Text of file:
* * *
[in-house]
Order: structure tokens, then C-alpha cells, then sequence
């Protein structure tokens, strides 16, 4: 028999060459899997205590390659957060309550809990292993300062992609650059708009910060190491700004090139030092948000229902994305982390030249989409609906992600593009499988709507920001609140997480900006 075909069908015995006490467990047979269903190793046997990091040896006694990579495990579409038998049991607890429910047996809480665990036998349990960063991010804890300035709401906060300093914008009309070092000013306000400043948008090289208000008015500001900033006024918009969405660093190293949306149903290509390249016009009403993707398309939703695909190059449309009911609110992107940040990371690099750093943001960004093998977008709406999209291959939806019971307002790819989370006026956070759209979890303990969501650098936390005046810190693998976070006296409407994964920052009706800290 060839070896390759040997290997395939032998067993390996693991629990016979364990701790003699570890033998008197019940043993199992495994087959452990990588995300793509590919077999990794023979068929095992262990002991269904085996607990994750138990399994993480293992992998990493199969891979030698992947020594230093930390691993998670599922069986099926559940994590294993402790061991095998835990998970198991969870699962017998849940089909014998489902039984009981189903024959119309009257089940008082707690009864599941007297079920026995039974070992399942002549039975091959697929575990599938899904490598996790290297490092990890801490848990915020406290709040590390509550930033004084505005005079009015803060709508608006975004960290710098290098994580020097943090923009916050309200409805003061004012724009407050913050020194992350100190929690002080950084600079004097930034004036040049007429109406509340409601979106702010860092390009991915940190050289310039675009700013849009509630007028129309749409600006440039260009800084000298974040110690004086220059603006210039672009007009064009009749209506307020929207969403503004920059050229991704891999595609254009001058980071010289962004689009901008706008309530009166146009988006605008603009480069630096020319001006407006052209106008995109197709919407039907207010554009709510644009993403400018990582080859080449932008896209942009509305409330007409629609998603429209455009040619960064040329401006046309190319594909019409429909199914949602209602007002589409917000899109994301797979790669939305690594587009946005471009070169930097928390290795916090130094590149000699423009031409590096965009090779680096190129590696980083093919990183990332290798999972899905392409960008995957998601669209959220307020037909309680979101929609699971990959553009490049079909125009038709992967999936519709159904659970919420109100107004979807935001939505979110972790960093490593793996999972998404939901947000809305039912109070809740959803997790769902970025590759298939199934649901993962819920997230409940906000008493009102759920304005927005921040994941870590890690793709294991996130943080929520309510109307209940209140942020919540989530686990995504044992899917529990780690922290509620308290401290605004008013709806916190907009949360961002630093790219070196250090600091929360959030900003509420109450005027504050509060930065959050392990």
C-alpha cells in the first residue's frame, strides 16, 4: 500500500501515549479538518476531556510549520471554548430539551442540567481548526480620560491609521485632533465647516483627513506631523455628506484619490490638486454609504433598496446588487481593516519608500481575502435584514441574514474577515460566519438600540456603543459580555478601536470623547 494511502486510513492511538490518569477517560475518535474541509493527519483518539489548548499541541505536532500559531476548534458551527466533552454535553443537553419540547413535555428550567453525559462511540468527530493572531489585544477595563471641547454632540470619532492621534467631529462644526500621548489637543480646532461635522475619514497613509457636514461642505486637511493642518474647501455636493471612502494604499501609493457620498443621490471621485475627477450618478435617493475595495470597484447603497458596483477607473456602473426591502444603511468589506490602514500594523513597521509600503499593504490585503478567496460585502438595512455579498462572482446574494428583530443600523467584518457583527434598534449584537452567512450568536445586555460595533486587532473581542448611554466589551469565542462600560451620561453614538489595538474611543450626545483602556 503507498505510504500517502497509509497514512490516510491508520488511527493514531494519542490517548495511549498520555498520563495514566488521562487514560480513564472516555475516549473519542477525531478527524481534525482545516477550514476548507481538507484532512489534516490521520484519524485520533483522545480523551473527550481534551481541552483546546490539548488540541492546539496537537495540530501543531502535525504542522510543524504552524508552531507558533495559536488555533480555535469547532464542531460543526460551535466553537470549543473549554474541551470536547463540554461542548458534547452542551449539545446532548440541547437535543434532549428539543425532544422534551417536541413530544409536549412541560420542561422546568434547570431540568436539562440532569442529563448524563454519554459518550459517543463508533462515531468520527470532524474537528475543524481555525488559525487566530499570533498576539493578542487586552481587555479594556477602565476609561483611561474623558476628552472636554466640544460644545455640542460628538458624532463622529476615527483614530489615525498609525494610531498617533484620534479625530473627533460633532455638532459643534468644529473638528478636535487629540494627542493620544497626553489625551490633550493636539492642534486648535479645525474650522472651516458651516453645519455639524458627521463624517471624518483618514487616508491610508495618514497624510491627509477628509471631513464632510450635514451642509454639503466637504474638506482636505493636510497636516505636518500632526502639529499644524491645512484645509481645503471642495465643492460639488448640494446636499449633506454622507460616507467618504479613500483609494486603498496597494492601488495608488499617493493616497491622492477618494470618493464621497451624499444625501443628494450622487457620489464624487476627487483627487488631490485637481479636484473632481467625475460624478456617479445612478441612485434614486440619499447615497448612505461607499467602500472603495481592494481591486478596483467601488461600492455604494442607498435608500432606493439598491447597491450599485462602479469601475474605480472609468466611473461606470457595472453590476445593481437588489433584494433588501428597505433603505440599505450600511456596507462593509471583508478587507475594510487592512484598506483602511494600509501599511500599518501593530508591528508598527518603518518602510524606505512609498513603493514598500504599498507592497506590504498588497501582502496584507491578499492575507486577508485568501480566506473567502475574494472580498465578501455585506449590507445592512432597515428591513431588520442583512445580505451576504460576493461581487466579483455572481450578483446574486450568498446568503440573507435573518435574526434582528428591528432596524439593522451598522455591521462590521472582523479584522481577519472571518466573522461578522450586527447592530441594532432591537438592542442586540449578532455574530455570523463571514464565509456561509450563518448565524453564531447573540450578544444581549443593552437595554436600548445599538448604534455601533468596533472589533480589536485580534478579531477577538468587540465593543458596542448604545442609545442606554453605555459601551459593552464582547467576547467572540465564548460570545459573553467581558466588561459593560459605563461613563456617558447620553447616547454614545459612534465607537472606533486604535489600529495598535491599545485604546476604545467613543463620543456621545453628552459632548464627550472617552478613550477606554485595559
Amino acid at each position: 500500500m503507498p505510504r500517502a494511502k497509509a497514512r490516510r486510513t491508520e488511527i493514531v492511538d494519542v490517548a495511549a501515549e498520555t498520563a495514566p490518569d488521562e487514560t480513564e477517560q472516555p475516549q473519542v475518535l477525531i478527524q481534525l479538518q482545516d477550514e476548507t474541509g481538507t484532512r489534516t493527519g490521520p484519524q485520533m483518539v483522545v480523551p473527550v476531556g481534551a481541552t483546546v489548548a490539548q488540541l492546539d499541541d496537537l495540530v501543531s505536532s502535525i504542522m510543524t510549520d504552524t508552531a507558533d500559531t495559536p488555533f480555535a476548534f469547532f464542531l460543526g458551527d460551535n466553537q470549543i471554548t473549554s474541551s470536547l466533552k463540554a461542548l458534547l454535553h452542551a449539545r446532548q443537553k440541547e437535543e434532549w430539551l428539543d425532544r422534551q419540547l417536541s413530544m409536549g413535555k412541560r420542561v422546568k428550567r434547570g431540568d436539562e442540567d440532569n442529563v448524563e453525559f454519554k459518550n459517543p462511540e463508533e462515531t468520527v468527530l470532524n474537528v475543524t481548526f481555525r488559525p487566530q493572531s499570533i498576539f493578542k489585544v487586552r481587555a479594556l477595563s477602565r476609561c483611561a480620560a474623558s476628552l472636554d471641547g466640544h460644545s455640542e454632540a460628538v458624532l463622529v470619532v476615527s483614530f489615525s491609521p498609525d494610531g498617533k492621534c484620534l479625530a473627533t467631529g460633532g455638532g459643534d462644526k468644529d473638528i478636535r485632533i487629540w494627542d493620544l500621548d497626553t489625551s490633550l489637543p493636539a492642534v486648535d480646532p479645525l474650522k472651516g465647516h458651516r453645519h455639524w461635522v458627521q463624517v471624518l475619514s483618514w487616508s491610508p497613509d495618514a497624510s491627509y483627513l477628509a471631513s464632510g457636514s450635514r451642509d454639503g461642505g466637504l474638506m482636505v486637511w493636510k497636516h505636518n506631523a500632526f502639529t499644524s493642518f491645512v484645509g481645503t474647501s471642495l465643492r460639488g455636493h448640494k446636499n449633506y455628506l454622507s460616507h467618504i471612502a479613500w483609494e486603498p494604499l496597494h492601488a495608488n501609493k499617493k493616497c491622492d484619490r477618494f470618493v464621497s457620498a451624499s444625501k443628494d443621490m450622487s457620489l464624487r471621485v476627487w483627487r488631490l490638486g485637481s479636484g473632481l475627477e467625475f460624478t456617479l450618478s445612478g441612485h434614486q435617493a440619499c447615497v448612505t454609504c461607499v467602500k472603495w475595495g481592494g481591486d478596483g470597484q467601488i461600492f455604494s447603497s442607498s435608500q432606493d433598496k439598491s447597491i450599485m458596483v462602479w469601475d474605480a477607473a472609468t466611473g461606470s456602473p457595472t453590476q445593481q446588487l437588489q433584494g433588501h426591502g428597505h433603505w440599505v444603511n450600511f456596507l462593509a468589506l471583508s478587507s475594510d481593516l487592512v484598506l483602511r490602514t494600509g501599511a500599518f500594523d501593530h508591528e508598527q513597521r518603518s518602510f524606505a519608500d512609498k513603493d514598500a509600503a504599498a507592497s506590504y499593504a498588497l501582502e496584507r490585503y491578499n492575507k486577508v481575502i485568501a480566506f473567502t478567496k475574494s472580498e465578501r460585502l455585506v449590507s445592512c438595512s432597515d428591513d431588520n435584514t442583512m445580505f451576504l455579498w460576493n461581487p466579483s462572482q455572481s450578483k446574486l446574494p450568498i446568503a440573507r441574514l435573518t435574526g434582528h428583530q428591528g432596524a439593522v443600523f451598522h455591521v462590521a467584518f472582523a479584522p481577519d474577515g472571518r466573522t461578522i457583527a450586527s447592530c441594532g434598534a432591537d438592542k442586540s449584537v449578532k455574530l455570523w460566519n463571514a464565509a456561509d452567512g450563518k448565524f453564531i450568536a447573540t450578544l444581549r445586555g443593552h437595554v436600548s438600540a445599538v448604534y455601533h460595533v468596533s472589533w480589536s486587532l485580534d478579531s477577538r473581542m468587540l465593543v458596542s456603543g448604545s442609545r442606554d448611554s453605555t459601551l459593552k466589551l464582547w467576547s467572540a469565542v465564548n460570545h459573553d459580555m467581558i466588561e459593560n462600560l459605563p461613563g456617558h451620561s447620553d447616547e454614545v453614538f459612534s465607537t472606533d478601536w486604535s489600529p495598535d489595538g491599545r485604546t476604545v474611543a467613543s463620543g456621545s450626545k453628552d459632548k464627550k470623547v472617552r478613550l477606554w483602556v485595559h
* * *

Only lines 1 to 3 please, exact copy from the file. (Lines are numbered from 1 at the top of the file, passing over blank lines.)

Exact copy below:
[in-house]
Order: structure tokens, then C-alpha cells, then sequence
């Protein structure tokens, strides 16, 4: 028999060459899997205590390659957060309550809990292993300062992609650059708009910060190491700004090139030092948000229902994305982390030249989409609906992600593009499988709507920001609140997480900006 075909069908015995006490467990047979269903190793046997990091040896006694990579495990579409038998049991607890429910047996809480665990036998349990960063991010804890300035709401906060300093914008009309070092000013306000400043948008090289208000008015500001900033006024918009969405660093190293949306149903290509390249016009009403993707398309939703695909190059449309009911609110992107940040990371690099750093943001960004093998977008709406999209291959939806019971307002790819989370006026956070759209979890303990969501650098936390005046810190693998976070006296409407994964920052009706800290 060839070896390759040997290997395939032998067993390996693991629990016979364990701790003699570890033998008197019940043993199992495994087959452990990588995300793509590919077999990794023979068929095992262990002991269904085996607990994750138990399994993480293992992998990493199969891979030698992947020594230093930390691993998670599922069986099926559940994590294993402790061991095998835990998970198991969870699962017998849940089909014998489902039984009981189903024959119309009257089940008082707690009864599941007297079920026995039974070992399942002549039975091959697929575990599938899904490598996790290297490092990890801490848990915020406290709040590390509550930033004084505005005079009015803060709508608006975004960290710098290098994580020097943090923009916050309200409805003061004012724009407050913050020194992350100190929690002080950084600079004097930034004036040049007429109406509340409601979106702010860092390009991915940190050289310039675009700013849009509630007028129309749409600006440039260009800084000298974040110690004086220059603006210039672009007009064009009749209506307020929207969403503004920059050229991704891999595609254009001058980071010289962004689009901008706008309530009166146009988006605008603009480069630096020319001006407006052209106008995109197709919407039907207010554009709510644009993403400018990582080859080449932008896209942009509305409330007409629609998603429209455009040619960064040329401006046309190319594909019409429909199914949602209602007002589409917000899109994301797979790669939305690594587009946005471009070169930097928390290795916090130094590149000699423009031409590096965009090779680096190129590696980083093919990183990332290798999972899905392409960008995957998601669209959220307020037909309680979101929609699971990959553009490049079909125009038709992967999936519709159904659970919420109100107004979807935001939505979110972790960093490593793996999972998404939901947000809305039912109070809740959803997790769902970025590759298939199934649901993962819920997230409940906000008493009102759920304005927005921040994941870590890690793709294991996130943080929520309510109307209940209140942020919540989530686990995504044992899917529990780690922290509620308290401290605004008013709806916190907009949360961002630093790219070196250090600091929360959030900003509420109450005027504050509060930065959050392990």